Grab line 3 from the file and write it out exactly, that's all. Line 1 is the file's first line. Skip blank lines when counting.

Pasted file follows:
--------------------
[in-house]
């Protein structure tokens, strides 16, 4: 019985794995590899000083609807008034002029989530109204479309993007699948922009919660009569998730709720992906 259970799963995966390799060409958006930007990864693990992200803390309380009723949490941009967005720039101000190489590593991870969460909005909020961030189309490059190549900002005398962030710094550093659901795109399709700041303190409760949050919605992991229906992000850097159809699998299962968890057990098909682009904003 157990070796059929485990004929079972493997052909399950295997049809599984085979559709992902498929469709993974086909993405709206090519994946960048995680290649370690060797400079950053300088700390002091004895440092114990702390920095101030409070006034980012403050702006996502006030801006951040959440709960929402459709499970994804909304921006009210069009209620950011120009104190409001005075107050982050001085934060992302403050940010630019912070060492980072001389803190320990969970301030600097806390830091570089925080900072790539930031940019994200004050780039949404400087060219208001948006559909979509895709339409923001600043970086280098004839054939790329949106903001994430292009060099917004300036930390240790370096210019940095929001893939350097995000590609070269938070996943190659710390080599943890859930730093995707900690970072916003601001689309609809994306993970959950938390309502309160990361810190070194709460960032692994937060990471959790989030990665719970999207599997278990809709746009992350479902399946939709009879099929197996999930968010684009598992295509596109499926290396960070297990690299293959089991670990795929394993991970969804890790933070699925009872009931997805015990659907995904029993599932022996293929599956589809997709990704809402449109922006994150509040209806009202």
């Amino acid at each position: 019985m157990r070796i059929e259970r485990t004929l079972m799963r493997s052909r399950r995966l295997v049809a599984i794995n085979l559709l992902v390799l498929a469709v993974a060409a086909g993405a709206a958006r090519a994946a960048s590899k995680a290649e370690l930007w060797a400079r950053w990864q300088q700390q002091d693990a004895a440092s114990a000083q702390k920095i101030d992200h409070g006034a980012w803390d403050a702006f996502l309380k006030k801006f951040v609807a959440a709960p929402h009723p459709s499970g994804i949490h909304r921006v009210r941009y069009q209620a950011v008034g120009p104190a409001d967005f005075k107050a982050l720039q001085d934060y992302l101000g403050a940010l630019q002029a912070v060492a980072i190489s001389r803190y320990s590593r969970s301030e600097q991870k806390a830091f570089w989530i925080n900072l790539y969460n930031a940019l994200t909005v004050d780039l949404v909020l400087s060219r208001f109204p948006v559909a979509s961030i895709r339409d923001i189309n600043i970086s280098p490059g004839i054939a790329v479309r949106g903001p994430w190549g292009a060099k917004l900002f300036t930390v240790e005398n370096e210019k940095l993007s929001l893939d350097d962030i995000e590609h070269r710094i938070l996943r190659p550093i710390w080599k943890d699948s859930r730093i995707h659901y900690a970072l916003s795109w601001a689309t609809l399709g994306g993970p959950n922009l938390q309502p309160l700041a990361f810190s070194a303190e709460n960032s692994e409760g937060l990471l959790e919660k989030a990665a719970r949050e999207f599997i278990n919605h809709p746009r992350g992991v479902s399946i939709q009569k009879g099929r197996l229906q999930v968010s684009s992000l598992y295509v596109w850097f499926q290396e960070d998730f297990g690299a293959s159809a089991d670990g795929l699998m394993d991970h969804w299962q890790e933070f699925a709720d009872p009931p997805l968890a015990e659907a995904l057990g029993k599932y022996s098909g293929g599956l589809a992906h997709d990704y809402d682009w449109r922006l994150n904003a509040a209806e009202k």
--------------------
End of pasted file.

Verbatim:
């Amino acid at each position: 019985m157990r070796i059929e259970r485990t004929l079972m799963r493997s052909r399950r995966l295997v049809a599984i794995n085979l559709l992902v390799l498929a469709v993974a060409a086909g993405a709206a958006r090519a994946a960048s590899k995680a290649e370690l930007w060797a400079r950053w990864q300088q700390q002091d693990a004895a440092s114990a000083q702390k920095i101030d992200h409070g006034a980012w803390d403050a702006f996502l309380k006030k801006f951040v609807a959440a709960p929402h009723p459709s499970g994804i949490h909304r921006v009210r941009y069009q209620a950011v008034g120009p104190a409001d967005f005075k107050a982050l720039q001085d934060y992302l101000g403050a940010l630019q002029a912070v060492a980072i190489s001389r803190y320990s590593r969970s301030e600097q991870k806390a830091f570089w989530i925080n900072l790539y969460n930031a940019l994200t909005v004050d780039l949404v909020l400087s060219r208001f109204p948006v559909a979509s961030i895709r339409d923001i189309n600043i970086s280098p490059g004839i054939a790329v479309r949106g903001p994430w190549g292009a060099k917004l900002f300036t930390v240790e005398n370096e210019k940095l993007s929001l893939d350097d962030i995000e590609h070269r710094i938070l996943r190659p550093i710390w080599k943890d699948s859930r730093i995707h659901y900690a970072l916003s795109w601001a689309t609809l399709g994306g993970p959950n922009l938390q309502p309160l700041a990361f810190s070194a303190e709460n960032s692994e409760g937060l990471l959790e919660k989030a990665a719970r949050e999207f599997i278990n919605h809709p746009r992350g992991v479902s399946i939709q009569k009879g099929r197996l229906q999930v968010s684009s992000l598992y295509v596109w850097f499926q290396e960070d998730f297990g690299a293959s159809a089991d670990g795929l699998m394993d991970h969804w299962q890790e933070f699925a709720d009872p009931p997805l968890a015990e659907a995904l057990g029993k599932y022996s098909g293929g599956l589809a992906h997709d990704y809402d682009w449109r922006l994150n904003a509040a209806e009202k």